With a fitful night's sleep came the steady patter of rain coinciding with wind-cessation around 5 in the morning. The front hunkered down over the desert casting down a pitter of water as 0.25 inches fell. I slept and re-awoke on repeat until the hooded dawn cast a pallor to distinguish day from night. Janna got up to go pee and reported that the rain was a drizzle at this point, choking off, and worse sounding on the fabric of the shelter. We climbed out of the shelter and found temperature 50 degree temps warm enough for shorts but wet enough for a rain jacket. Everyone spoke about the events of the night before resheltering under vestibules to eat morning breakfast. Janna and I walked down to Papago Well afterwards to fill up our hydration bladders. A mist of droplets obscured the mountains in the gray morning light.
Once we all packed up, we headed westwards on the El Camino del Diablo once more. The sand terrain was firmer and supporter with the saturation of water. In a few quick miles we came upon a Border Patrol outpost which we passed before hitting the start of the Pinta Sands. Here, the iconic red sands of the large dry playa spread out from the carven wash we biked down. Just over O'Neill Pass the blue sky sauntered through the clouds bringing that golden morning light in sharp contrast. Every particle of sand, every gripping ocotillo, each wallowing creosote, and all distant Sierra Pinta Peaks lit up with definition under that excellent light. We stopped for a short snack in the wet, packed sand before heading off into the Las Playas. Janna and Kate pointed out several tracks of people crossing the road having come from the border. Dan found Sonoran pronghorn tracks which made my eyes sharp and staring for the chance to see one.
We entered some interesting cholla fields and saw the distant sand dunes preceeding the Pinacante Flow. Once in the Pinacate Lava Flow, the desert became pocked with ancient black pyroclastic material and spreads of gravel smooth land. The four of us approached the end of the Flow and found ourselves immediately back in the Pinta Sands. None to soon did a large 7-large overland group come driving from the opposite direction. Their vehicles packed down the deepest and worst sand we were approaching. That, combined with the rain from this morning, made travel relatively quick and painless through the sands. Granted, we were ascending ever so slightly in the middle of a desert wash into the middle of sand dunes, but the quality of our pedaling was efficient and required no hike-a-bikes. New stands of saguaros and ocotillos greeted us in the Tule Desert while chollas sprung up close to the foothills of the Tule Mountains.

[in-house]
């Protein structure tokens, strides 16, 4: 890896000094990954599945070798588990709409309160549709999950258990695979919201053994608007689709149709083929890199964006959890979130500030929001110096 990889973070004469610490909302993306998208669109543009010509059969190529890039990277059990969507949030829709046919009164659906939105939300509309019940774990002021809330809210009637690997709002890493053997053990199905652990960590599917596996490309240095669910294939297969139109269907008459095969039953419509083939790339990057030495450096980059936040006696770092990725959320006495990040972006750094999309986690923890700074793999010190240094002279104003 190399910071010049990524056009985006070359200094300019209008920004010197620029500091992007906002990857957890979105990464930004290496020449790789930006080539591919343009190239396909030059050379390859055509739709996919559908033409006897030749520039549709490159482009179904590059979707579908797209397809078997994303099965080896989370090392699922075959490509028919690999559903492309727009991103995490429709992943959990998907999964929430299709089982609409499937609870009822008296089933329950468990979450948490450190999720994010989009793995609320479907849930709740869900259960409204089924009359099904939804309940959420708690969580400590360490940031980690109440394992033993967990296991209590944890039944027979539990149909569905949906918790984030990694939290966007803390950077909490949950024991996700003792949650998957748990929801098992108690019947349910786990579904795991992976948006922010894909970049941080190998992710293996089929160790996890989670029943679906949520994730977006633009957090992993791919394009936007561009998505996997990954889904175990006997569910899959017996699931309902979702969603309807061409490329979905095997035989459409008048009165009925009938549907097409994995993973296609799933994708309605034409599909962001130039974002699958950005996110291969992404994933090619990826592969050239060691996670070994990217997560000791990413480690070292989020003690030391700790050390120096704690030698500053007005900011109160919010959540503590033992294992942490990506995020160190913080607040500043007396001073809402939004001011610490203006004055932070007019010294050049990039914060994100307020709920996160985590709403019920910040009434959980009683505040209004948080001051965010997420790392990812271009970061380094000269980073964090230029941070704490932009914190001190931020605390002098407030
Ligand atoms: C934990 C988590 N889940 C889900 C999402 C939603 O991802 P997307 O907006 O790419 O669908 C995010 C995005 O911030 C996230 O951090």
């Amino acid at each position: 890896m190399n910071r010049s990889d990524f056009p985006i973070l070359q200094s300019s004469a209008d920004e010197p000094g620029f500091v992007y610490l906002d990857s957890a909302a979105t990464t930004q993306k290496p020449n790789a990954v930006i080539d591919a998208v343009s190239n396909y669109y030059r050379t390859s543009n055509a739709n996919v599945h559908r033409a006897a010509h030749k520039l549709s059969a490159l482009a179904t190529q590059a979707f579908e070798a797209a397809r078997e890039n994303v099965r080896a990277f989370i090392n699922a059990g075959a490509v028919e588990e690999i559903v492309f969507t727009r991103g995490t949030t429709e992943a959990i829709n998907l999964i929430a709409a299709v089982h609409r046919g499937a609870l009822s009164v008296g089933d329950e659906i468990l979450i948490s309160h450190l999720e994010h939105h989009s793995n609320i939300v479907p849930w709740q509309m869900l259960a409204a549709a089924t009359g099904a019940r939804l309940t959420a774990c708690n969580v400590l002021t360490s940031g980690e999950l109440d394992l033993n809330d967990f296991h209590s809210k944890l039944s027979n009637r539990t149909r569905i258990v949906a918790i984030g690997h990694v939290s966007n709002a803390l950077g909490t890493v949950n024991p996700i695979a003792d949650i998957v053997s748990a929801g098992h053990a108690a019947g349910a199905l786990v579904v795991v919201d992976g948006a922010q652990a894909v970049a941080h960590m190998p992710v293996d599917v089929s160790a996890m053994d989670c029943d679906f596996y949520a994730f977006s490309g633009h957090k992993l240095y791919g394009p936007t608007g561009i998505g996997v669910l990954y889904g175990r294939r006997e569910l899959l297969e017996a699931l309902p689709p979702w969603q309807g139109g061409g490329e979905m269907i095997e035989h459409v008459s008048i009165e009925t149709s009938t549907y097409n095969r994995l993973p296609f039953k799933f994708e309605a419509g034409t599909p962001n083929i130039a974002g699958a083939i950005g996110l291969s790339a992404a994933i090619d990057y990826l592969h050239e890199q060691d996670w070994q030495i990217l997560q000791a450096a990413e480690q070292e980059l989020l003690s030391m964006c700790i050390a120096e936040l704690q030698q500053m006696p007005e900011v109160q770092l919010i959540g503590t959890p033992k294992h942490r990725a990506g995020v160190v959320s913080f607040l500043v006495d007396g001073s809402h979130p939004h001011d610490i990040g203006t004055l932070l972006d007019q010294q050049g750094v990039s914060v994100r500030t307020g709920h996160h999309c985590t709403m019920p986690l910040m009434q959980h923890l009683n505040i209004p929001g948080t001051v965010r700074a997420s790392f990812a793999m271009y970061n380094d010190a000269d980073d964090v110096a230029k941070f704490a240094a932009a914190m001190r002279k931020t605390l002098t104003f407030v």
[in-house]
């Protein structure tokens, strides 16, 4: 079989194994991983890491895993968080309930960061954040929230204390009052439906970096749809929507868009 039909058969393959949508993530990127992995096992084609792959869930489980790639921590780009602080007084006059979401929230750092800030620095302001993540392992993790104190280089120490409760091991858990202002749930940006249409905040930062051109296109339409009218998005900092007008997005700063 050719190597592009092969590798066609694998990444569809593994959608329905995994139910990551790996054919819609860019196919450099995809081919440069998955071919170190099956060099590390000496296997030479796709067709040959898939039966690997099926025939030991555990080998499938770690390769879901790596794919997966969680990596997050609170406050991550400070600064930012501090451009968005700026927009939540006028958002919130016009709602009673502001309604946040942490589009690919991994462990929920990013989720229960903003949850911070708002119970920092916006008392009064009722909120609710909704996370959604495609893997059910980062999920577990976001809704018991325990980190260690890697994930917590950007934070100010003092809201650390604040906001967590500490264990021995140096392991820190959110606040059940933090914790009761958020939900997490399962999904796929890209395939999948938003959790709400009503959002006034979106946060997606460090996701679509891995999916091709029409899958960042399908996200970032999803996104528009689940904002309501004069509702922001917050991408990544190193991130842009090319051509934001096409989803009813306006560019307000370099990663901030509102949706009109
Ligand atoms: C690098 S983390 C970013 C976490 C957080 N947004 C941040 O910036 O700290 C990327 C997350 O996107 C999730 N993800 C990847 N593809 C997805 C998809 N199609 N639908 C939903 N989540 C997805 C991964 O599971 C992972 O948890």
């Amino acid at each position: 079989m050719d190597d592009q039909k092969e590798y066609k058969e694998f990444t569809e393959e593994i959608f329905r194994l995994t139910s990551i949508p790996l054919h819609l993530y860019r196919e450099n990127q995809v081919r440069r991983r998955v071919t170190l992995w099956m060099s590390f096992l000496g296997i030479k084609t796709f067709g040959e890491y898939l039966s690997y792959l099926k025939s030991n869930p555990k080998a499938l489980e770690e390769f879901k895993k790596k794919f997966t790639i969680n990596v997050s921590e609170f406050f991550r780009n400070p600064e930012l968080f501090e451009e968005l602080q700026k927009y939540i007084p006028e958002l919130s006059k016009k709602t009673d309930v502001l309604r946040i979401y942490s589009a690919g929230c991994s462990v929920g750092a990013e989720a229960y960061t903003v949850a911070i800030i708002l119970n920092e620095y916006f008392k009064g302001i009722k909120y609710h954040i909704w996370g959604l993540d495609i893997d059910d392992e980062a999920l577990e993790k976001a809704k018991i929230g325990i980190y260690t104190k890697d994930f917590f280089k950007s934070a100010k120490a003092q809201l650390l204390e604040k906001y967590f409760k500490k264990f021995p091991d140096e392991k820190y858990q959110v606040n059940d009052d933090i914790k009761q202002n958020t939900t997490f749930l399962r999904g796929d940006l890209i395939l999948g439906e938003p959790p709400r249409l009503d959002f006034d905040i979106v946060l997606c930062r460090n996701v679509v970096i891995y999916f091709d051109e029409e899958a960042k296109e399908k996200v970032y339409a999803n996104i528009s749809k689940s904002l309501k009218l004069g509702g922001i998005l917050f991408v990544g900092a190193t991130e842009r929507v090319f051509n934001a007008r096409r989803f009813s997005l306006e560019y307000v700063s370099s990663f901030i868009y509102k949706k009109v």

The road became widened - evidence of the frequent border all construction work. Approaching Tule Well, I finally found a coherent carbonite sign labeling the route for its name. All the other carbonite signs provided by the Fish and Wildlife Service were sun-faded and splintering. The Sun drift westwards to the horizon and we rolled into Tule Well and its namesake campground shortly thereafter. There was ample water and nearby, a small building nailed shut stood beneath a small hill crowned with an American flag and a series of marble/granite memorial blocks commemorating work and donations by local groups. We had the place to ourselves but debated where to best, and most safely, camp for the night.
The Tule Well spigot was located center and open amidst the picnic table campsites - a little to open and viewable in our sentiments. When we scoped the sites back in the mesquite, we found several right up against a large wash that had even more signs of human travel. Numerous travel paths led straight out of the wash into each of the campsites. Walking back into the desert a bit, we found several open holes of human fecal matter and a large amount of clothing. It was obvious that we were going to be camping again near the only water source for miles and most definitely in a crossing corridor. After much discussion, we chose a place out of the complete open, but not too far back in the mesquite where we could put both tents next to each other and swing the picnic table over as a small wall to prevent human travel through our site.
As evening rolled in, a Jeep came rumbling down the road with an off-road trailer which pulled into the site next to us. A super nice guy named Alan, along with his curious golden retriever, came over to meet and talk for a bit. We proudly showed us his overlanding-trailer which he had built himself and let us know to call out to him if there was any trouble that night. After he left, we settled in to eat some dinner. Clouds gathered and the sun slipped unceremoniously behind cloud and peak bringing a brisk dark. We climbed into our shelters. Kate and I agreed we would only alert everyone to get up if someone was messing with our stuff, not moving by our shelters. The latter was expected that night. I shoved some earplugs in to get a good night's rest and passed out in the uniquely humid desert night.